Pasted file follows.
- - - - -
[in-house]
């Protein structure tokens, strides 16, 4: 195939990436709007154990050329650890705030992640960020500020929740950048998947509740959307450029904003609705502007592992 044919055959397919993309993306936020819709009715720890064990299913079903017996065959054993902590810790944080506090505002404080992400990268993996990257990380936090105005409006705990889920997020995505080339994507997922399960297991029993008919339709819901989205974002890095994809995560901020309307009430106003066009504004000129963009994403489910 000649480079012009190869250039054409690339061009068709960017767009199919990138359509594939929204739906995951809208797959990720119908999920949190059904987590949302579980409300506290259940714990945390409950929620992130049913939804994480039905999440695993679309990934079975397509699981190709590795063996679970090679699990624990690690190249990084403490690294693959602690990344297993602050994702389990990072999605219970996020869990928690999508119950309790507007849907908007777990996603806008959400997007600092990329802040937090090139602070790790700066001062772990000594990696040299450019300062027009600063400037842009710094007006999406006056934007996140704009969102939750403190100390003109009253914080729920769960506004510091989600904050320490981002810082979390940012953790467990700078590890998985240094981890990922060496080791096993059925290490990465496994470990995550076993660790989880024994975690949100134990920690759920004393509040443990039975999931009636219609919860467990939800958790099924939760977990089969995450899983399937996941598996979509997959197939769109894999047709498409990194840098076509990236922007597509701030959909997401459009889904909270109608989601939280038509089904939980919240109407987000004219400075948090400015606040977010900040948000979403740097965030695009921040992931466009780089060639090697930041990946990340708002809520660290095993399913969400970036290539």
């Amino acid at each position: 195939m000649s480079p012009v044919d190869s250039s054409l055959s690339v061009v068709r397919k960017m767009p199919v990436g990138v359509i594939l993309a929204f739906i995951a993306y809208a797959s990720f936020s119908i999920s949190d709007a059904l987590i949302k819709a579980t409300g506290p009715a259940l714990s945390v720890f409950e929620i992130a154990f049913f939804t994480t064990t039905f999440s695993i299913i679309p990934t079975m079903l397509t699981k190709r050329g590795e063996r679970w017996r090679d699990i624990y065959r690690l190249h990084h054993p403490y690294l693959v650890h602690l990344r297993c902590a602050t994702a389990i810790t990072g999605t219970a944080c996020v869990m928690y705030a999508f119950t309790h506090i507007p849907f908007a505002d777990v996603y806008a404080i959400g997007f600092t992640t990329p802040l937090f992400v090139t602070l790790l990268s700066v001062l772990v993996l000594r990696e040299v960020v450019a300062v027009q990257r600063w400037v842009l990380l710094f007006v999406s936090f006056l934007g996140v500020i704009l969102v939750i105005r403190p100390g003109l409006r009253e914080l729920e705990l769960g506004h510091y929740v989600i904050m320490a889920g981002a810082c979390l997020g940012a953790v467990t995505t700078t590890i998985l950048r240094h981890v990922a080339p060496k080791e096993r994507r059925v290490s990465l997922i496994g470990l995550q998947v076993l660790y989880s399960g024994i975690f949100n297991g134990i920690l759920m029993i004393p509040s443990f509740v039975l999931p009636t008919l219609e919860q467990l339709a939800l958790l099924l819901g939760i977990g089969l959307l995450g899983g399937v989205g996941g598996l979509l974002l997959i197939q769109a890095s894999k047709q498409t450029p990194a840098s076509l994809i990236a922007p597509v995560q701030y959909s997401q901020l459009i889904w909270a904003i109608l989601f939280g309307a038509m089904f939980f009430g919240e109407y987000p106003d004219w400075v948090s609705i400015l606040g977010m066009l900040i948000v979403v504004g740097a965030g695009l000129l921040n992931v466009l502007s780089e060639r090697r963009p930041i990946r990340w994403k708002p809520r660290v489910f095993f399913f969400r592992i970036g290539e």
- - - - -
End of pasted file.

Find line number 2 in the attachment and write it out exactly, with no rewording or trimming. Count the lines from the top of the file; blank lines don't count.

């Protein structure tokens, strides 16, 4: 195939990436709007154990050329650890705030992640960020500020929740950048998947509740959307450029904003609705502007592992 044919055959397919993309993306936020819709009715720890064990299913079903017996065959054993902590810790944080506090505002404080992400990268993996990257990380936090105005409006705990889920997020995505080339994507997922399960297991029993008919339709819901989205974002890095994809995560901020309307009430106003066009504004000129963009994403489910 000649480079012009190869250039054409690339061009068709960017767009199919990138359509594939929204739906995951809208797959990720119908999920949190059904987590949302579980409300506290259940714990945390409950929620992130049913939804994480039905999440695993679309990934079975397509699981190709590795063996679970090679699990624990690690190249990084403490690294693959602690990344297993602050994702389990990072999605219970996020869990928690999508119950309790507007849907908007777990996603806008959400997007600092990329802040937090090139602070790790700066001062772990000594990696040299450019300062027009600063400037842009710094007006999406006056934007996140704009969102939750403190100390003109009253914080729920769960506004510091989600904050320490981002810082979390940012953790467990700078590890998985240094981890990922060496080791096993059925290490990465496994470990995550076993660790989880024994975690949100134990920690759920004393509040443990039975999931009636219609919860467990939800958790099924939760977990089969995450899983399937996941598996979509997959197939769109894999047709498409990194840098076509990236922007597509701030959909997401459009889904909270109608989601939280038509089904939980919240109407987000004219400075948090400015606040977010900040948000979403740097965030695009921040992931466009780089060639090697930041990946990340708002809520660290095993399913969400970036290539």